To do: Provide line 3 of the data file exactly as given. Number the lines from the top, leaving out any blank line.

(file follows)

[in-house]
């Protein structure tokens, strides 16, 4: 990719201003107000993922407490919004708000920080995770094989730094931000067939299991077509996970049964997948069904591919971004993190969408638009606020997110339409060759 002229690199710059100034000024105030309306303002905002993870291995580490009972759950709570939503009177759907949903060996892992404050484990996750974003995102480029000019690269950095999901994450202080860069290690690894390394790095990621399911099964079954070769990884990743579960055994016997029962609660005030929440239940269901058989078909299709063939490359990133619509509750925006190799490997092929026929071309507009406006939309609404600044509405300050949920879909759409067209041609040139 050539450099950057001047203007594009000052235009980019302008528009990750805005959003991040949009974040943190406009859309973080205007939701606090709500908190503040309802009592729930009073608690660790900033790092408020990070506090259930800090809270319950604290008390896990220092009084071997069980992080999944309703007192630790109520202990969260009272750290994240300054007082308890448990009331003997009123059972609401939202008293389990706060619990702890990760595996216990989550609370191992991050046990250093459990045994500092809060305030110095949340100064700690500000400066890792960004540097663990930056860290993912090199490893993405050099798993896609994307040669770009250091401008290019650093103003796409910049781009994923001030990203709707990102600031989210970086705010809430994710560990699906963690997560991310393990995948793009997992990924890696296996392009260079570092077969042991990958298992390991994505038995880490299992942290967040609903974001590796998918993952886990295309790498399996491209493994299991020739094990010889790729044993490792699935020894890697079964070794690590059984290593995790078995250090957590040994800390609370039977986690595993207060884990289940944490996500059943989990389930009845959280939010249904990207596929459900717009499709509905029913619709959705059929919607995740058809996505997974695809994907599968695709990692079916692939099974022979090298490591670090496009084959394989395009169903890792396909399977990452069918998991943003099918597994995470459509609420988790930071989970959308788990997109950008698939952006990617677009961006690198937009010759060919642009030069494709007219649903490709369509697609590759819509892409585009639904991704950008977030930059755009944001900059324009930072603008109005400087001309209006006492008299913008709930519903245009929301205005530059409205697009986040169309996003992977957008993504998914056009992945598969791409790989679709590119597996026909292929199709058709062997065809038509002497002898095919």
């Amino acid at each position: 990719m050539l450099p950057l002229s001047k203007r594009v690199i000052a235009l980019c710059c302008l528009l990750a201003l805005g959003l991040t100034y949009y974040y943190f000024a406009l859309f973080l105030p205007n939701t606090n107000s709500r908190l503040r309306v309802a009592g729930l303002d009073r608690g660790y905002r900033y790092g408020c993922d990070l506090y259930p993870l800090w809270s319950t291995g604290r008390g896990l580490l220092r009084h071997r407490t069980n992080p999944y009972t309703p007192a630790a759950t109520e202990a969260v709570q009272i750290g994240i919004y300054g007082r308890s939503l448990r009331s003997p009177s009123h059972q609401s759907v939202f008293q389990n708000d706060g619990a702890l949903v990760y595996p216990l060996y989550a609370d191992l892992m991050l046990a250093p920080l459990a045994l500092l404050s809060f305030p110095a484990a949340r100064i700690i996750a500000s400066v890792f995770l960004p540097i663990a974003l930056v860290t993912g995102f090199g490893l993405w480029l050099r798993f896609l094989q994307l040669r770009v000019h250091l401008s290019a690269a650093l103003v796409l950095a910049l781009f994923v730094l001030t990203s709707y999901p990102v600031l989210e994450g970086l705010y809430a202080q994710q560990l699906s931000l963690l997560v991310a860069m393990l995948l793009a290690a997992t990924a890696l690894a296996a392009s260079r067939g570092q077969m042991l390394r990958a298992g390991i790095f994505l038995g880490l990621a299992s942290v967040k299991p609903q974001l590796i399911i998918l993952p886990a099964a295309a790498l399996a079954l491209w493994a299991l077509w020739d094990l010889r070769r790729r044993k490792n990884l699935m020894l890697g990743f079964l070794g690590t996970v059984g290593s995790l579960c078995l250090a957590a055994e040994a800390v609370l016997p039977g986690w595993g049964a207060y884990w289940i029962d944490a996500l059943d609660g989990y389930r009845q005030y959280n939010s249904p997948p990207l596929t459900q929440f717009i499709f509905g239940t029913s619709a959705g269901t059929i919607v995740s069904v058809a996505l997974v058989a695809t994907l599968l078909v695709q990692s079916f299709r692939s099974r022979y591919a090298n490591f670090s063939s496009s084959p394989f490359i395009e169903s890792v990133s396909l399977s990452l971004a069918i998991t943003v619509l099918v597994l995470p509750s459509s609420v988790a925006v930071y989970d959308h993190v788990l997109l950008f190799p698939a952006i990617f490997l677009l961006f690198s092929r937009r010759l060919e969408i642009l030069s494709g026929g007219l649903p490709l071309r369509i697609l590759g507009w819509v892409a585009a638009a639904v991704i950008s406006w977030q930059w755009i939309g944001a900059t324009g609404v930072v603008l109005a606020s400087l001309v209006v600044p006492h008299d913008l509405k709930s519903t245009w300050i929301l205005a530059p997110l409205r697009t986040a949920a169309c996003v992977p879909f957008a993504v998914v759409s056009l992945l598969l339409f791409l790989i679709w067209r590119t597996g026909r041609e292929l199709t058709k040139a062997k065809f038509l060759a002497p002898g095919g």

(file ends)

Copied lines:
């Amino acid at each position: 990719m050539l450099p950057l002229s001047k203007r594009v690199i000052a235009l980019c710059c302008l528009l990750a201003l805005g959003l991040t100034y949009y974040y943190f000024a406009l859309f973080l105030p205007n939701t606090n107000s709500r908190l503040r309306v309802a009592g729930l303002d009073r608690g660790y905002r900033y790092g408020c993922d990070l506090y259930p993870l800090w809270s319950t291995g604290r008390g896990l580490l220092r009084h071997r407490t069980n992080p999944y009972t309703p007192a630790a759950t109520e202990a969260v709570q009272i750290g994240i919004y300054g007082r308890s939503l448990r009331s003997p009177s009123h059972q609401s759907v939202f008293q389990n708000d706060g619990a702890l949903v990760y595996p216990l060996y989550a609370d191992l892992m991050l046990a250093p920080l459990a045994l500092l404050s809060f305030p110095a484990a949340r100064i700690i996750a500000s400066v890792f995770l960004p540097i663990a974003l930056v860290t993912g995102f090199g490893l993405w480029l050099r798993f896609l094989q994307l040669r770009v000019h250091l401008s290019a690269a650093l103003v796409l950095a910049l781009f994923v730094l001030t990203s709707y999901p990102v600031l989210e994450g970086l705010y809430a202080q994710q560990l699906s931000l963690l997560v991310a860069m393990l995948l793009a290690a997992t990924a890696l690894a296996a392009s260079r067939g570092q077969m042991l390394r990958a298992g390991i790095f994505l038995g880490l990621a299992s942290v967040k299991p609903q974001l590796i399911i998918l993952p886990a099964a295309a790498l399996a079954l491209w493994a299991l077509w020739d094990l010889r070769r790729r044993k490792n990884l699935m020894l890697g990743f079964l070794g690590t996970v059984g290593s995790l579960c078995l250090a957590a055994e040994a800390v609370l016997p039977g986690w595993g049964a207060y884990w289940i029962d944490a996500l059943d609660g989990y389930r009845q005030y959280n939010s249904p997948p990207l596929t459900q929440f717009i499709f509905g239940t029913s619709a959705g269901t059929i919607v995740s069904v058809a996505l997974v058989a695809t994907l599968l078909v695709q990692s079916f299709r692939s099974r022979y591919a090298n490591f670090s063939s496009s084959p394989f490359i395009e169903s890792v990133s396909l399977s990452l971004a069918i998991t943003v619509l099918v597994l995470p509750s459509s609420v988790a925006v930071y989970d959308h993190v788990l997109l950008f190799p698939a952006i990617f490997l677009l961006f690198s092929r937009r010759l060919e969408i642009l030069s494709g026929g007219l649903p490709l071309r369509i697609l590759g507009w819509v892409a585009a638009a639904v991704i950008s406006w977030q930059w755009i939309g944001a900059t324009g609404v930072v603008l109005a606020s400087l001309v209006v600044p006492h008299d913008l509405k709930s519903t245009w300050i929301l205005a530059p997110l409205r697009t986040a949920a169309c996003v992977p879909f957008a993504v998914v759409s056009l992945l598969l339409f791409l790989i679709w067209r590119t597996g026909r041609e292929l199709t058709k040139a062997k065809f038509l060759a002497p002898g095919g």